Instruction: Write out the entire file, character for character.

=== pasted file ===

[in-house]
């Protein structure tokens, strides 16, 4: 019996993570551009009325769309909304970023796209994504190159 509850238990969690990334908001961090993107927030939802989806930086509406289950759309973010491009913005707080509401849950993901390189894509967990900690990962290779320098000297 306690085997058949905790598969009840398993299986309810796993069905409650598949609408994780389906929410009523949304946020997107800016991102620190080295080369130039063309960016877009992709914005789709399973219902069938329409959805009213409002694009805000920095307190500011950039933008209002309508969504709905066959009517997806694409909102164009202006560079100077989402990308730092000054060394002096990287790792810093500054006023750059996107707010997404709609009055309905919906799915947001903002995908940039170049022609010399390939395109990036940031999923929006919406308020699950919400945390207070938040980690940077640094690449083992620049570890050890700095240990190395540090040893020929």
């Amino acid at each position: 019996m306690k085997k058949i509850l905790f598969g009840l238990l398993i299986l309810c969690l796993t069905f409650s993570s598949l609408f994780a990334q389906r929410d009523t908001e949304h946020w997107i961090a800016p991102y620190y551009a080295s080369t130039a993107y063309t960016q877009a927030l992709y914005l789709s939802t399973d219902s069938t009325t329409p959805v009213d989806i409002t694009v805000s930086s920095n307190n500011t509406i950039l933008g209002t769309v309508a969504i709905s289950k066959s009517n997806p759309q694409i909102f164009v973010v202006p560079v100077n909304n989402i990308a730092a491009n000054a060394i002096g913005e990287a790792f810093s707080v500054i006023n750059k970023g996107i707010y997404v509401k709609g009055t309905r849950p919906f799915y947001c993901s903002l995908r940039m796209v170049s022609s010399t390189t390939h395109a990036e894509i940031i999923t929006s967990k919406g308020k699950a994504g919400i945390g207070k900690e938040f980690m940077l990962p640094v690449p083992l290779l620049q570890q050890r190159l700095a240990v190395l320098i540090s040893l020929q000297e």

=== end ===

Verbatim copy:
[in-house]
């Protein structure tokens, strides 16, 4: 019996993570551009009325769309909304970023796209994504190159 509850238990969690990334908001961090993107927030939802989806930086509406289950759309973010491009913005707080509401849950993901390189894509967990900690990962290779320098000297 306690085997058949905790598969009840398993299986309810796993069905409650598949609408994780389906929410009523949304946020997107800016991102620190080295080369130039063309960016877009992709914005789709399973219902069938329409959805009213409002694009805000920095307190500011950039933008209002309508969504709905066959009517997806694409909102164009202006560079100077989402990308730092000054060394002096990287790792810093500054006023750059996107707010997404709609009055309905919906799915947001903002995908940039170049022609010399390939395109990036940031999923929006919406308020699950919400945390207070938040980690940077640094690449083992620049570890050890700095240990190395540090040893020929």
């Amino acid at each position: 019996m306690k085997k058949i509850l905790f598969g009840l238990l398993i299986l309810c969690l796993t069905f409650s993570s598949l609408f994780a990334q389906r929410d009523t908001e949304h946020w997107i961090a800016p991102y620190y551009a080295s080369t130039a993107y063309t960016q877009a927030l992709y914005l789709s939802t399973d219902s069938t009325t329409p959805v009213d989806i409002t694009v805000s930086s920095n307190n500011t509406i950039l933008g209002t769309v309508a969504i709905s289950k066959s009517n997806p759309q694409i909102f164009v973010v202006p560079v100077n909304n989402i990308a730092a491009n000054a060394i002096g913005e990287a790792f810093s707080v500054i006023n750059k970023g996107i707010y997404v509401k709609g009055t309905r849950p919906f799915y947001c993901s903002l995908r940039m796209v170049s022609s010399t390189t390939h395109a990036e894509i940031i999923t929006s967990k919406g308020k699950a994504g919400i945390g207070k900690e938040f980690m940077l990962p640094v690449p083992l290779l620049q570890q050890r190159l700095a240990v190395l320098i540090s040893l020929q000297e």